Nerval's Lobster writes: Earlier this week, SplashData released its annual list of the 25 most common passwords used on the Internet—and no surprise, most are so blindingly obvious it’s a shock that people still rely on them to protect their data: '12345,' 'password,' 'qwerty' '11111,' and worse. There were some interesting quirks in the dataset, however. Following a massive security breach in late 2013, a large amount of Adobe users’ passwords leaked onto the broader Web; many of those users based their password on either ‘Adobe’ or ‘Photoshop,’ which are terms (along with the ever-popular ‘password’) easily discoverable using today’s hacker tools. “Seeing passwords like ‘adobe123 and ‘photoshop’ on this list offers a good reminder not to base your password on the name of the website or application you are accessing,” Morgan Slain, CEO of SplashData, wrote in a statement. Slashdotters have known for years that, while it's always tempting to create a password that’s easy to remember—especially if you maintain profiles on multiple online services—the consequences of an attacker breaking into your accounts are potentially devastating. As you know, complex passwords with a mix of numbers, letters and special characters (#,$,%,&, etc.) are best; avoid passwords based on dictionary words, numerical sequences (“1234567”), or personal information (such as your birthday).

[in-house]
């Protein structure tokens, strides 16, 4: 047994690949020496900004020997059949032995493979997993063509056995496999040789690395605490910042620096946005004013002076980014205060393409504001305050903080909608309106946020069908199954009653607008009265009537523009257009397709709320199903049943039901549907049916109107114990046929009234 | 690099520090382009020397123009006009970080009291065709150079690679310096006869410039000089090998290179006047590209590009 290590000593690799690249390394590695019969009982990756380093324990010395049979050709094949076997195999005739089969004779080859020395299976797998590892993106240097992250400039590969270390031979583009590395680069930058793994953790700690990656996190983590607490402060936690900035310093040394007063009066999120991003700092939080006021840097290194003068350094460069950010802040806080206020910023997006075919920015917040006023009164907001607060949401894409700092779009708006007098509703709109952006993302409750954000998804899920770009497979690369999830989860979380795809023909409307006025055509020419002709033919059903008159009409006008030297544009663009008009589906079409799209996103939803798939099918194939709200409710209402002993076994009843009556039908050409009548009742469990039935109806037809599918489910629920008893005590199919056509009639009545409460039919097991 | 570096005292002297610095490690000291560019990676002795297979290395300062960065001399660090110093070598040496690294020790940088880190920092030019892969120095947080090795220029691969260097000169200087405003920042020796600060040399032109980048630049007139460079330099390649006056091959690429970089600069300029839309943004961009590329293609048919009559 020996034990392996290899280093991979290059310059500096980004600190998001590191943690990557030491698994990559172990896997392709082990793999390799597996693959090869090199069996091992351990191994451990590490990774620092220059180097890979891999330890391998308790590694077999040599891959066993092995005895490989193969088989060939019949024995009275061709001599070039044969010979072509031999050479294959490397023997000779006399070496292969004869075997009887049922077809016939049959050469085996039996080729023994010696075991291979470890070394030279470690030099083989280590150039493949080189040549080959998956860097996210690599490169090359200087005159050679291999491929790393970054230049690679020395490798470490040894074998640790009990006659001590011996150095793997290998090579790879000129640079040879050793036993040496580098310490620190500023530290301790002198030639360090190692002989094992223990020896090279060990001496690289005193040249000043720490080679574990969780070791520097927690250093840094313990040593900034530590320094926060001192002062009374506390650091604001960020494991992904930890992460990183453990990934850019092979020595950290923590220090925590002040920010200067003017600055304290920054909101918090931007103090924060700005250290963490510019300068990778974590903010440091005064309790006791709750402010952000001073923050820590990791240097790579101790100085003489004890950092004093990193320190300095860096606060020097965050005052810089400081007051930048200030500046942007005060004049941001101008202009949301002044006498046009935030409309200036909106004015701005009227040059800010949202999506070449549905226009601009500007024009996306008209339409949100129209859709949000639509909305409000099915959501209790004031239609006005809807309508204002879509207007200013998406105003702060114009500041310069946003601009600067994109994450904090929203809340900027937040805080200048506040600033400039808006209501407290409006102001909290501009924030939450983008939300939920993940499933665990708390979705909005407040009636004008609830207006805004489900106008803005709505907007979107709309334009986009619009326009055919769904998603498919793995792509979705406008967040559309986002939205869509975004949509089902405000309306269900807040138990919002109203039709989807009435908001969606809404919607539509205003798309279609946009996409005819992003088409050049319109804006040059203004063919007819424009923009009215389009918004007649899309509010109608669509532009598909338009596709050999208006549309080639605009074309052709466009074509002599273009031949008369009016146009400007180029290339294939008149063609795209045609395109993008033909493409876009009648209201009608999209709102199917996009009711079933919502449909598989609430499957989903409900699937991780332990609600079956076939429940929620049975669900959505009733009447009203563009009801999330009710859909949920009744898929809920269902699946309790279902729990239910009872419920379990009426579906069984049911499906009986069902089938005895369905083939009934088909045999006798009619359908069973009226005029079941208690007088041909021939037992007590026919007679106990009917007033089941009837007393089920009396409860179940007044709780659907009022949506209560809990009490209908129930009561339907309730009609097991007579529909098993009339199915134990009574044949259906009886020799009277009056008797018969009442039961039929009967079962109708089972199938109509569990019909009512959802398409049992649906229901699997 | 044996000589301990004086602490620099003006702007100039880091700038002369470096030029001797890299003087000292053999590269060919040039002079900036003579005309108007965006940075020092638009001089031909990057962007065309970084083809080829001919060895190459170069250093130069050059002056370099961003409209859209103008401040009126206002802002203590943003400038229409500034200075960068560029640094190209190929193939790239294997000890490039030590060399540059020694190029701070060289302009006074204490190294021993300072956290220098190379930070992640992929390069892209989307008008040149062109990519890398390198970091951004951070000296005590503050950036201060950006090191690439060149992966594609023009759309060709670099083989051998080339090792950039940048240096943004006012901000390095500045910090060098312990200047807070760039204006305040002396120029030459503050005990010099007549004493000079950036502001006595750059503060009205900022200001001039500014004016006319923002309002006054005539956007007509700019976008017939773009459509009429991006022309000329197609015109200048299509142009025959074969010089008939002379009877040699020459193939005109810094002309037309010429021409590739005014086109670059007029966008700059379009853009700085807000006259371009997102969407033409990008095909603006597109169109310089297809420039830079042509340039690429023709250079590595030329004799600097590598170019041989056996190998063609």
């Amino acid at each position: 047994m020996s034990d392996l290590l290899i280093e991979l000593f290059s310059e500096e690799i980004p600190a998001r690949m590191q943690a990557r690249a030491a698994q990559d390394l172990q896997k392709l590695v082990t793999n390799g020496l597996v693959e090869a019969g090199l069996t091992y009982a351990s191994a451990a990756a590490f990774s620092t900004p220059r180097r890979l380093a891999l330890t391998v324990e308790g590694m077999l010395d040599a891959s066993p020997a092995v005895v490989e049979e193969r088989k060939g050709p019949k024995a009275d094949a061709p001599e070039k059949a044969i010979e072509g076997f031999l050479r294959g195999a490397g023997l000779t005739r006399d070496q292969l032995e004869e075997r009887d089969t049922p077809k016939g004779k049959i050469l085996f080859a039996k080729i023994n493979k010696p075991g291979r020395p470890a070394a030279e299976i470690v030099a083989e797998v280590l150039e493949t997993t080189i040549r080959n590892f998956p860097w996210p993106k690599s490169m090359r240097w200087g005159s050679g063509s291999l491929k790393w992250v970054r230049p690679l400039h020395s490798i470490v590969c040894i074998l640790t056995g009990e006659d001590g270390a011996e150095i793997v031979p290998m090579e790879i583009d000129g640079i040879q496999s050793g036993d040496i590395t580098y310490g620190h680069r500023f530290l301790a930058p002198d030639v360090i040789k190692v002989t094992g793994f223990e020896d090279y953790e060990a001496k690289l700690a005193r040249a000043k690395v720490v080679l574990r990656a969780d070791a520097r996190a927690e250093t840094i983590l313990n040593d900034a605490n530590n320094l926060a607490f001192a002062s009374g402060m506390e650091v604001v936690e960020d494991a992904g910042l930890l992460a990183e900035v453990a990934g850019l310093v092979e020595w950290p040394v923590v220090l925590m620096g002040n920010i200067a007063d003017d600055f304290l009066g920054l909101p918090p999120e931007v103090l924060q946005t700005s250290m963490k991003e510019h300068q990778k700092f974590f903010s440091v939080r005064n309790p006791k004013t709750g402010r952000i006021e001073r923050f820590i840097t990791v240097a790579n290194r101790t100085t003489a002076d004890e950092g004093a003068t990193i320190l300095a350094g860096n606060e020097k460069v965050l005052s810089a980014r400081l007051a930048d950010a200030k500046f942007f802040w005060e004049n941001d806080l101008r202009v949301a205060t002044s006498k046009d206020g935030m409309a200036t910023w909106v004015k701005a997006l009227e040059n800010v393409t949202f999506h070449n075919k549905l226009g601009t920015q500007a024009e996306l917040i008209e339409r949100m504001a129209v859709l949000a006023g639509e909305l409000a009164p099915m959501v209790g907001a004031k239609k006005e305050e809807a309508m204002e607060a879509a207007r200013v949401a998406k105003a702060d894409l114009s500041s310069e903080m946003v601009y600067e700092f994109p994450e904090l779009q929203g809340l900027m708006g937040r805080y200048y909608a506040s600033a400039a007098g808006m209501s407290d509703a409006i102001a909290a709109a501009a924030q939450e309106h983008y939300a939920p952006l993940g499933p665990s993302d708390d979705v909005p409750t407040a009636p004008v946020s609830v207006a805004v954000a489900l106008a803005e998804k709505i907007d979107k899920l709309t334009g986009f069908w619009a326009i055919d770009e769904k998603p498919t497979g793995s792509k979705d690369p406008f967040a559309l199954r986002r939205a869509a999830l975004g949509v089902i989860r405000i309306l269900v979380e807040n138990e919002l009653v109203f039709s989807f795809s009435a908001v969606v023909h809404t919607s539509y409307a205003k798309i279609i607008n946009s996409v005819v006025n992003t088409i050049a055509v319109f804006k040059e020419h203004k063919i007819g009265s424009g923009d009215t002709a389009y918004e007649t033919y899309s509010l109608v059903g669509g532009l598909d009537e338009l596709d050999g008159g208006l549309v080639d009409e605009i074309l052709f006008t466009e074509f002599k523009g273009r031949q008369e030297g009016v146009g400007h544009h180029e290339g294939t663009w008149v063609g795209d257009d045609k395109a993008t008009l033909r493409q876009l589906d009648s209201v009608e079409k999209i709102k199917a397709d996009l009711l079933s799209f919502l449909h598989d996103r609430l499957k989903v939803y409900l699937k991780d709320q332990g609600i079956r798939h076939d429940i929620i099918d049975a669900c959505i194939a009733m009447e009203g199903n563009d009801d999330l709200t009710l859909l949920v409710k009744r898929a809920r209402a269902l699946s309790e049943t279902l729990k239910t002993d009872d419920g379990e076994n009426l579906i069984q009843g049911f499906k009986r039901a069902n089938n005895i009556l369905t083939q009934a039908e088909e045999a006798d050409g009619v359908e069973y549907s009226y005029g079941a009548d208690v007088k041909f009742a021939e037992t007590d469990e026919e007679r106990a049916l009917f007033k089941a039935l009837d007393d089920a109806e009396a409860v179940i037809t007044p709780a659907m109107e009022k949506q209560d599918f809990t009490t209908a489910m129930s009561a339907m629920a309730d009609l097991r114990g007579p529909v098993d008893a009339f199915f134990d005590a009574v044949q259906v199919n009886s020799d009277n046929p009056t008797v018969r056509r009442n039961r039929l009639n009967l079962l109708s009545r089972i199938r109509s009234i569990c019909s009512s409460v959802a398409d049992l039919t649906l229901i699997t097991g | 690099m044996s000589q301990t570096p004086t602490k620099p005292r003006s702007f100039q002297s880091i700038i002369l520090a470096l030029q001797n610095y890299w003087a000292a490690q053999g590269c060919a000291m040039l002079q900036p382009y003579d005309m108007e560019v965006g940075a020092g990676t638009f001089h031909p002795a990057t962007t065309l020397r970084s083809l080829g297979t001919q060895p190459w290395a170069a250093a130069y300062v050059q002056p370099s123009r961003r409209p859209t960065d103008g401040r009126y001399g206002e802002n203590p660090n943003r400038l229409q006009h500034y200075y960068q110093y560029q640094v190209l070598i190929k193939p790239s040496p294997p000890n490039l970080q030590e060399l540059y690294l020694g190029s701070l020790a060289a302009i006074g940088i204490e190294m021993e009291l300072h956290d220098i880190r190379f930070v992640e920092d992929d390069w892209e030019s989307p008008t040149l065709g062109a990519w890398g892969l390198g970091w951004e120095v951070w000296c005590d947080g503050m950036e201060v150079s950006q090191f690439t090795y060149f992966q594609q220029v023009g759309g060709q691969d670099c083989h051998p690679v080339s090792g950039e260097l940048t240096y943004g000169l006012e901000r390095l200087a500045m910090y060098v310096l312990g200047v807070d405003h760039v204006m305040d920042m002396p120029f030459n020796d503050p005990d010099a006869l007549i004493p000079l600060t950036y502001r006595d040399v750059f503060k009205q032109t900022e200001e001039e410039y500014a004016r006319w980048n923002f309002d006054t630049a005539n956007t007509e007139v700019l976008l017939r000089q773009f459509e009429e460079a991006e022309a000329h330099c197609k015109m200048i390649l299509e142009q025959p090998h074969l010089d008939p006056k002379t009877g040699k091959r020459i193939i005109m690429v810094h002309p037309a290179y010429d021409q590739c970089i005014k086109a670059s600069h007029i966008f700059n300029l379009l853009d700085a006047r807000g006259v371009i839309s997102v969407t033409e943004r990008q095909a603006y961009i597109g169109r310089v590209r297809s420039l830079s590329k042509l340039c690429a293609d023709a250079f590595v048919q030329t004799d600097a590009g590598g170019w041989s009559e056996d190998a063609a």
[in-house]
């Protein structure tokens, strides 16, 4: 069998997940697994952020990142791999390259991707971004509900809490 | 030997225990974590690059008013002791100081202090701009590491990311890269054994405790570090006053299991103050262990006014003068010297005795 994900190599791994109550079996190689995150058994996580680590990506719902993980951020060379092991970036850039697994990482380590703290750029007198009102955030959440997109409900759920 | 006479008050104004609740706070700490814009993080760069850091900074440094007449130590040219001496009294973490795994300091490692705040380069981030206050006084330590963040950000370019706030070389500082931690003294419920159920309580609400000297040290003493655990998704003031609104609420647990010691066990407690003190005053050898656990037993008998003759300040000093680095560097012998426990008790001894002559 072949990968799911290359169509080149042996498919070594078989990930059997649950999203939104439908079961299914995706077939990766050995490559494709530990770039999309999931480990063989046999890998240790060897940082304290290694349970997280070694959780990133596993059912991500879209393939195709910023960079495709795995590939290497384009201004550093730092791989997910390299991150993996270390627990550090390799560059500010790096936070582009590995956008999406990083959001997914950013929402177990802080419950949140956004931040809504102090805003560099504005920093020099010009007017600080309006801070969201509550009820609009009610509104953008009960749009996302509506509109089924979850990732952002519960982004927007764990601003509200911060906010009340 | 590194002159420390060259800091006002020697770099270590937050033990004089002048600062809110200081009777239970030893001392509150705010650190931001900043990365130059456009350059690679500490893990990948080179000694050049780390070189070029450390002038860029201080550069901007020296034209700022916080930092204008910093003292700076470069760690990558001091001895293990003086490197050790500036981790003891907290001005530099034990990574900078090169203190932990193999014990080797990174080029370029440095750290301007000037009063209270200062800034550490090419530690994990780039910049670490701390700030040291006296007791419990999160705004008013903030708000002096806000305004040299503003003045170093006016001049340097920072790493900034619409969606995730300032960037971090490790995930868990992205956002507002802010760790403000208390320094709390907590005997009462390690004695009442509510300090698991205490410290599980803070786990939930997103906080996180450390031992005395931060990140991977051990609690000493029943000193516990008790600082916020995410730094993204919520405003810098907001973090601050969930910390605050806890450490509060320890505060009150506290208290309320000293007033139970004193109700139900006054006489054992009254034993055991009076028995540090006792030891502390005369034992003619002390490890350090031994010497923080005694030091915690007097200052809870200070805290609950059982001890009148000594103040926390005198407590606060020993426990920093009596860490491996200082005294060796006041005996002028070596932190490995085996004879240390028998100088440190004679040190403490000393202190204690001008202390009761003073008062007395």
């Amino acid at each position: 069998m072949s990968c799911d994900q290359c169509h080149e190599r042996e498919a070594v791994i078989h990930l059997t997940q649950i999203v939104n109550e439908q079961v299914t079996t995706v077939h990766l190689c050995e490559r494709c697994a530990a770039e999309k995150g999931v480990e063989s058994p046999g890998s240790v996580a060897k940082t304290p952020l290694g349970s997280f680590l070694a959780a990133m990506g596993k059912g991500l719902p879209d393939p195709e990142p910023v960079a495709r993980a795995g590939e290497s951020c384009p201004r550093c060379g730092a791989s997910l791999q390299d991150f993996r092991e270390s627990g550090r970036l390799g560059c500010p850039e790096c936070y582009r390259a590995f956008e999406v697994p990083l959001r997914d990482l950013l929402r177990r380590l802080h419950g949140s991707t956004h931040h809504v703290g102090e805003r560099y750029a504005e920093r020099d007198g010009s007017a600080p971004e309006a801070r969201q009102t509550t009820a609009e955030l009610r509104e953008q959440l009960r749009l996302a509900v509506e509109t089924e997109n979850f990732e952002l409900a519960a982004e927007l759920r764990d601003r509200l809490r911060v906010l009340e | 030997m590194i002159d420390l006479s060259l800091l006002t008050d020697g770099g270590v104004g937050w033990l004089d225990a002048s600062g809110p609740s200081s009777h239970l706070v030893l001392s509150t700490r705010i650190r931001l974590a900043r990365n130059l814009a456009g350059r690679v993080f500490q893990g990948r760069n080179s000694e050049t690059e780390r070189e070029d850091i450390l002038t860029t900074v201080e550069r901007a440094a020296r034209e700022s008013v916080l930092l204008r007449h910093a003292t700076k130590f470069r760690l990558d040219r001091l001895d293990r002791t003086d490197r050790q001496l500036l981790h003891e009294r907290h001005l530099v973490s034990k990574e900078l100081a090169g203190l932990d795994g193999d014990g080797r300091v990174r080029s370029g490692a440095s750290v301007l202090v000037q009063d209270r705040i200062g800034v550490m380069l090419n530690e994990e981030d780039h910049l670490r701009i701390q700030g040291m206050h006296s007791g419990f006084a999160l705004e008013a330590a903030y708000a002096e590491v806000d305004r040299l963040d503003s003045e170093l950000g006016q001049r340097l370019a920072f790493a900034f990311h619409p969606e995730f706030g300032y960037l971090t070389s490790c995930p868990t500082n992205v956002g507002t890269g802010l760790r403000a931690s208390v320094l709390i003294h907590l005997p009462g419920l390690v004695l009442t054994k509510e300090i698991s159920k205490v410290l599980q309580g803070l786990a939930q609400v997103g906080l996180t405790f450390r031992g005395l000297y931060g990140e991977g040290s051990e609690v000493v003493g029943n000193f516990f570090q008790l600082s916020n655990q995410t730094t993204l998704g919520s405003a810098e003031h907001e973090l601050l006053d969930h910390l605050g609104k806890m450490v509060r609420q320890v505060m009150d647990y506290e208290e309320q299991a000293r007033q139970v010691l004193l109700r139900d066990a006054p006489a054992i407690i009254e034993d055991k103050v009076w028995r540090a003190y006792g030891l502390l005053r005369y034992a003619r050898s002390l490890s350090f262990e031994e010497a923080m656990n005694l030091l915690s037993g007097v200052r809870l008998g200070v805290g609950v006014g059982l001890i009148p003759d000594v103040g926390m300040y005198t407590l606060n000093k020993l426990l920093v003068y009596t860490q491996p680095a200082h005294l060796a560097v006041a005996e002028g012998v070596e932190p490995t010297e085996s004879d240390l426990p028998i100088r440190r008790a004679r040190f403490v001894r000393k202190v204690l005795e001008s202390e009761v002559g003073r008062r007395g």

"The number of Unix installations has grown to 10, with more expected."
-- The Unix Programmer's Manual, 2nd Edition, June, 1972